For the last 27 years, the Hemingway Museum has been housed on the ground floor of the Oak Park Arts Center at 200 N. Oak Park Ave.
But the board of the Hemingway Foundation voted last week to leave the location by the end of the year, digitize much of the collection and house the most valuable artifacts in the foundation archive at the Oak Park Public Library, according to John Berry, Ernest Hemingway Foundation chairman.
Berry said in a telephone interview that the foundation also is working to establish an Ernest Hemingway Writing Center on the property of the Hemingway Birthplace house at 339 N. Oak Park Ave. Plans for the writing center are still in the early stages, Berry said.
"It would be about a 2,200-square-foot, single-level building," he said, noting that the plans for the center include a public performance space, an educational space, a small museum space and a bookstore and gift shop.
"We're just in the opening phase in raising money to build that," he said.
The price tag for such a project would be about $1.1 million, Berry said.
"It would, in any case, have meant that in a year or two that we would have moved out of the museum anyway," he said.
The plan is to remove a garage behind the Hemingway home to make room for the writing center, Berry said.
The Ernest Hemingway Foundation has rented the space at the Oak Park Arts Center since 1990 from Tony and Chatka Ruggiero, who own the building.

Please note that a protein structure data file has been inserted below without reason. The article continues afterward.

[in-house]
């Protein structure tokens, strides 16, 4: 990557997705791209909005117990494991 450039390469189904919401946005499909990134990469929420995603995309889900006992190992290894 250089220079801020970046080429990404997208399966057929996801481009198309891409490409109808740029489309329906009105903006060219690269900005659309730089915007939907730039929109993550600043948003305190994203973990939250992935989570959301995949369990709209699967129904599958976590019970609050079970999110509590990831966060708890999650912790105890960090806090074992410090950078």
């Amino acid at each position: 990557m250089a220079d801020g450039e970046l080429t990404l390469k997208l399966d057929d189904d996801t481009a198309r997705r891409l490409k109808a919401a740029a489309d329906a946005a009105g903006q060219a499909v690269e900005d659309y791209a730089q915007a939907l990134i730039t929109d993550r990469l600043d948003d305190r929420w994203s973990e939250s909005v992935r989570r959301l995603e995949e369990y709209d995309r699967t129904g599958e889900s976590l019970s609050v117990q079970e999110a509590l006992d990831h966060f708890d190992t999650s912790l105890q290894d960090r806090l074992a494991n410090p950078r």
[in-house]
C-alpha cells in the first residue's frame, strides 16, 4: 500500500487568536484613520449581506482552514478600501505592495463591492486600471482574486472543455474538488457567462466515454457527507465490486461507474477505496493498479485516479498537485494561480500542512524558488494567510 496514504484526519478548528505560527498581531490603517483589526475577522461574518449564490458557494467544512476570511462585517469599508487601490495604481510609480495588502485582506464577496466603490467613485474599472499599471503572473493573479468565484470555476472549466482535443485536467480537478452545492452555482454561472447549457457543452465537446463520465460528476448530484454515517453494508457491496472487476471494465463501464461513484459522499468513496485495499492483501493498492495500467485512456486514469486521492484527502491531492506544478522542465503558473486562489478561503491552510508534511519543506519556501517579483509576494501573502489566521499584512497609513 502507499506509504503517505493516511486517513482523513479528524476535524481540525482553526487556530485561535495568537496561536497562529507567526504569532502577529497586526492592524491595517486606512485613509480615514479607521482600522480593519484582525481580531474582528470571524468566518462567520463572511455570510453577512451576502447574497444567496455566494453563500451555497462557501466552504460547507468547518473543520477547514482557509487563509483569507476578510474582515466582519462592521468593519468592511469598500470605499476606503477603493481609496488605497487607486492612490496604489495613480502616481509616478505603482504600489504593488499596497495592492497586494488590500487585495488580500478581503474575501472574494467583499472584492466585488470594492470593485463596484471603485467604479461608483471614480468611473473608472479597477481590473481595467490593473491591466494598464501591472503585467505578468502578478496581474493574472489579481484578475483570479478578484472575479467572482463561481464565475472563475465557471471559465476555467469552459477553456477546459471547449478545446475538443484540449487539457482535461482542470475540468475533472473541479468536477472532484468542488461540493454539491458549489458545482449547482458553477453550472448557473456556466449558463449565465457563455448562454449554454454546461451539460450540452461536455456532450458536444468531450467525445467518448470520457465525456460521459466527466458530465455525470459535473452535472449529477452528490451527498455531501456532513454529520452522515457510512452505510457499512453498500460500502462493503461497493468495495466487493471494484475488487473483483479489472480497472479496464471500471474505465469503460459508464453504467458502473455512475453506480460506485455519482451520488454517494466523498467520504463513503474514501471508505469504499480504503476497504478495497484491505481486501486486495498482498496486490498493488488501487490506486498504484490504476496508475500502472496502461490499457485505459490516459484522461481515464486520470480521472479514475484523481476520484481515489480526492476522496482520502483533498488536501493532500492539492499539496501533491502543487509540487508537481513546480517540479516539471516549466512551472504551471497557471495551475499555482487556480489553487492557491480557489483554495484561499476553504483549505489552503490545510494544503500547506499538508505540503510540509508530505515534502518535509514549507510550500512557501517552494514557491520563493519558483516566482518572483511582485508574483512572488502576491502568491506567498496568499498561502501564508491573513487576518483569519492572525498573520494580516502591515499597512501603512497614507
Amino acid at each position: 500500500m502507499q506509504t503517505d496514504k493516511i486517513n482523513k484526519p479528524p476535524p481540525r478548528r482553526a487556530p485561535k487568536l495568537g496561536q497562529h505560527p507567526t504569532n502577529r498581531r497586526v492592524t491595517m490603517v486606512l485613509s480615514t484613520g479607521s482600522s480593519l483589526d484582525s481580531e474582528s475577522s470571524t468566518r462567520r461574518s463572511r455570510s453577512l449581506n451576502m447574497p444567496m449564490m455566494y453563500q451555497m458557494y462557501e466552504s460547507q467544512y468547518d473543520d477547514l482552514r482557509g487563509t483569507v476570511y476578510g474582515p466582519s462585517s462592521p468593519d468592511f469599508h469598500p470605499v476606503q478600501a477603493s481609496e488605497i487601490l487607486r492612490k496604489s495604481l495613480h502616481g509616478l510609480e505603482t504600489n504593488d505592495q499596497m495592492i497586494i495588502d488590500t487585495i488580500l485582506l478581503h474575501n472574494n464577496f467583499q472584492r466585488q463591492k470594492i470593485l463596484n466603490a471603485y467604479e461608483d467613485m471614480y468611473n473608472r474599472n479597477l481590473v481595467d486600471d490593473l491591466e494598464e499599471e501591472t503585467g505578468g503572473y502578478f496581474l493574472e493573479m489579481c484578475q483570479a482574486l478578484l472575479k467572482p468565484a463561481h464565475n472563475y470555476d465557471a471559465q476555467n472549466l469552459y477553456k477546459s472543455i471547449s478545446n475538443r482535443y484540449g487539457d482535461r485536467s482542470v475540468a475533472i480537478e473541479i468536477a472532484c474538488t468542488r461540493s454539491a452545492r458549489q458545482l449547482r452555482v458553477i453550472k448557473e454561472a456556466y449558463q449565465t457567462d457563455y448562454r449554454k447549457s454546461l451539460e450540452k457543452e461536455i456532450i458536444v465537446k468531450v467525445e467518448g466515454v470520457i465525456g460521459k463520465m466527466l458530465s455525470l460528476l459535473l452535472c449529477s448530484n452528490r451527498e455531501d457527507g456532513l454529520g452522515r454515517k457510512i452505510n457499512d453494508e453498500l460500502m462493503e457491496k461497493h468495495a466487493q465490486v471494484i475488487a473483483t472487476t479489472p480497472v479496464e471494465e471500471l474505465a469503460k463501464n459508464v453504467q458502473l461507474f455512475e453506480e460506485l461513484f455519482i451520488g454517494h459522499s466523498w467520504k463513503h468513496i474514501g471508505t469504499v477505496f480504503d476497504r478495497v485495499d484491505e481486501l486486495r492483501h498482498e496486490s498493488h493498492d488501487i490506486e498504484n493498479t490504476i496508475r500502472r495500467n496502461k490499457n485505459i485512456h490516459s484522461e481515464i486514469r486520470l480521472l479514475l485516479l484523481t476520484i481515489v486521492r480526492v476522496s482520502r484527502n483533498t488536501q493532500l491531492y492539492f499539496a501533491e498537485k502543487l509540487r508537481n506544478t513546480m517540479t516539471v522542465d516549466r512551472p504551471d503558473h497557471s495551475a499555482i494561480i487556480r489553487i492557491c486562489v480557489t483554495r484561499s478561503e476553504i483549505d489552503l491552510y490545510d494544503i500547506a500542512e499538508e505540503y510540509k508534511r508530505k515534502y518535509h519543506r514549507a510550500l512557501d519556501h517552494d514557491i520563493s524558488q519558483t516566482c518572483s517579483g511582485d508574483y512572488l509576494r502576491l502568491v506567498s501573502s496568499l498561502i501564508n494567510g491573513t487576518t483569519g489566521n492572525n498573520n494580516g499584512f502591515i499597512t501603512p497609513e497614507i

Berry said the Ruggieros have been generous in providing the space for the museum, but he added that running the birthplace and museum has become a strain on the foundation's finances. About 10,000 people visit the museum and birthplace every year, according to Berry.
He said part of the logic in closing the museum now is to fortify the foundation's finances in preparation for construction of the writing center.
Berry said the design of the writing center is already complete, but not quite ready for the public, and the foundation has already received approval from the village to build on the site of the Hemingway home.
Berry said the foundation had secured a commitment for substantial donation to the writing center project, but the donor unexpectedly died before the deal was inked.
Chatka Ruggiero, reached by phone, said she just learned about the decision and said has enjoyed having the museum as tenants for so many years.
Ruggiero said she has no plans for the space as of yet but has been approached by several organizations over the years inquiring about various uses in the building.
"I'll think about it and try to come up with the best use for the building and the community and go from there," she said.
She said construction of the Oak Park Arts Center building was completed in 1917 and was built as a house of worship for the Christian Scientist Church. The Ruggieros bought the property in 1989.